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    Appendix E: DOM Building and HTML Insertion Redirect 1

    Many add-ons need to dynamically generate DOM content, either XUL or HTML, from their scripts. For security reasons, and to prevent errors, care needs to be taken to avoid evaluating arbitrary text as HTML. Failure to do so can lead to execution or remote scripts, and in the worst cases to privilege escalation which can leave a user's PC open to remote attack.

    Building DOM Trees

    In most cases, DOM trees should be built exclusively with DOM creation methods. The following methods will all safely create a DOM tree without risk of remote execution.

    JSON Templating

    For code which needs to be cross-browser compatible, a similar templating system can be used, based on JSON objects rather than E4X. It also has the advantage of being slightly more concise than the E4X variant, though no easier to read.

    jsonToDOM.namespaces = {
        html: "http://www.w3.org/1999/xhtml",
        xul: "http://www.mozilla.org/keymaster/gatekeeper/there.is.only.xul"
    };
    jsonToDOM.defaultNamespace = jsonToDOM.namespaces.html;
    function jsonToDOM(xml, doc, nodes) {
        function namespace(name) {
            var m = /^(?:(.*):)?(.*)$/.exec(name);
            return [jsonToDOM.namespaces[m[1]], m[2]];
        }
    
        function tag(name, attr) {
            if (Array.isArray(name)) {
                var frag = doc.createDocumentFragment();
                Array.forEach(arguments, function (arg) {
                    if (!Array.isArray(arg[0]))
                        frag.appendChild(tag.apply(null, arg));
                    else
                        arg.forEach(function (arg) {
                            frag.appendChild(tag.apply(null, arg));
                        });
                });
                return frag;
            }
    
            var args = Array.slice(arguments, 2);
            var vals = namespace(name);
            var elem = doc.createElementNS(vals[0] || jsonToDOM.defaultNamespace,
                                           vals[1]);
    
            for (var key in attr) {
                var val = attr[key];
                if (nodes && key == "key")
                    nodes[val] = elem;
    
                vals = namespace(key);
                if (typeof val == "function")
                    elem.addEventListener(key.replace(/^on/, ""), val, false);
                else
                    elem.setAttributeNS(vals[0] || "", vals[1], val);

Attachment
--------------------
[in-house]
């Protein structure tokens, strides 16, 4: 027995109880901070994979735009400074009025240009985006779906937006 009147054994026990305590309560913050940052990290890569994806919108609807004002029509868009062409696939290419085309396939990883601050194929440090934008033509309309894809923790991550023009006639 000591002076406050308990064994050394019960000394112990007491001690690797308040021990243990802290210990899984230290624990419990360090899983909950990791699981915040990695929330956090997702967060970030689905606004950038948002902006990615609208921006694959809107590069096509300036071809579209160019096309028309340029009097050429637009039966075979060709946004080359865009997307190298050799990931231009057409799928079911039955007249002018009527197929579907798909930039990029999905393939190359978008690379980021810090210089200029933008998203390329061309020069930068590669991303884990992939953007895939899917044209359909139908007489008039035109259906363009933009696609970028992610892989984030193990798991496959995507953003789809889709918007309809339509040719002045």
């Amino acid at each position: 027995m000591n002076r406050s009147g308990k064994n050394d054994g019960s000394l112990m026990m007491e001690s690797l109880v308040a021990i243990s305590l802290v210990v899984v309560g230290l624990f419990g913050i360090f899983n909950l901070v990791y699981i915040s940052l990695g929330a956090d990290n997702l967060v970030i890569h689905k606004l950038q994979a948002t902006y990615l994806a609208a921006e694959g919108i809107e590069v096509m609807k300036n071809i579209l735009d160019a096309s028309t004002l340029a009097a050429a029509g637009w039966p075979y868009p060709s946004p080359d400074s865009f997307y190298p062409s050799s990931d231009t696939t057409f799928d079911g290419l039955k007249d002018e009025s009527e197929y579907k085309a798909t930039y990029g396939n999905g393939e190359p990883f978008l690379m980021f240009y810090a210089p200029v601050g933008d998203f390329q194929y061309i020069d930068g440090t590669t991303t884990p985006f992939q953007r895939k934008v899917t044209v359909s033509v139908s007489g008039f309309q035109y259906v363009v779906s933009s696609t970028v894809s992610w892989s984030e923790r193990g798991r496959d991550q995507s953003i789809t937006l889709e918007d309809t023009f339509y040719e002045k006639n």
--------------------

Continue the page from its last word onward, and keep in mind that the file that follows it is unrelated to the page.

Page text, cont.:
}
            args.forEach(function(e) {
                elem.appendChild(typeof e == "object" ? tag.apply(null, e) :
                                 e instanceof Node    ? e : doc.createTextNode(e));
            });
            return elem;
        }
        return tag.apply(null, xml);
    }
    

    In the above, the namespaces object defines the namespace prefixes which can be used in the given DOM tree. Event listeners can be defined on the given nodes by passing functions rather than strings to on* attributes.

    var href = "http://www.google.com/";
    var text = "Google";
    var nodes = {};
    document.documentElement.appendChild(
        jsonToDOM(["xul:hbox", {},
            ["div", {},
                ["a", { href: href, key: "link",
                        onclick: function (event) { alert(event.target.href); } },
                    text],
                ["span", { class: "stuff" },
                    "stuff"]]],
            document, nodes));
    
    alert(nodes.link);
    

    jQuery Templating

    For extensions which already use jQuery, it is possible to use its builtin DOM building functions for templating, though care must be taken when passing non-static strings to methods such as .append() and .html(). In most cases, .text() should be used instead of the latter. When using the jQuery constructor, only empty tags should be specified in order to avoid invoking the DOM parser.

    var href = "http://www.google.com/";
    var text = "Google";
     $("body").append(
        $("<div>", { class: "foo" })
            .append($("<a>", { href: href, text: text })
                        .click(function (event) { alert(event.target.href) }))
            .append($("<span>").text("Foo")));

    innerHTML with HTML Escaping

    This method is a last resort which should be used only as a temporary measure in established code bases. It is safe, though inefficient, to assign dynamic values to innerHTML if any dynamic content in the value is escaped with the following function:

    function escapeHTML(str) str.replace(/[&"<>]/g, function (m) ({ "&": "&amp;", '"': "&quot;", "<": "&lt;", ">": "&gt;" })[m]);

    Or slightly more verbose, but slightly more efficient:

    function escapeHTML(str) str.replace(/[&"<>]/g, function (m) escapeHTML.replacements[m]);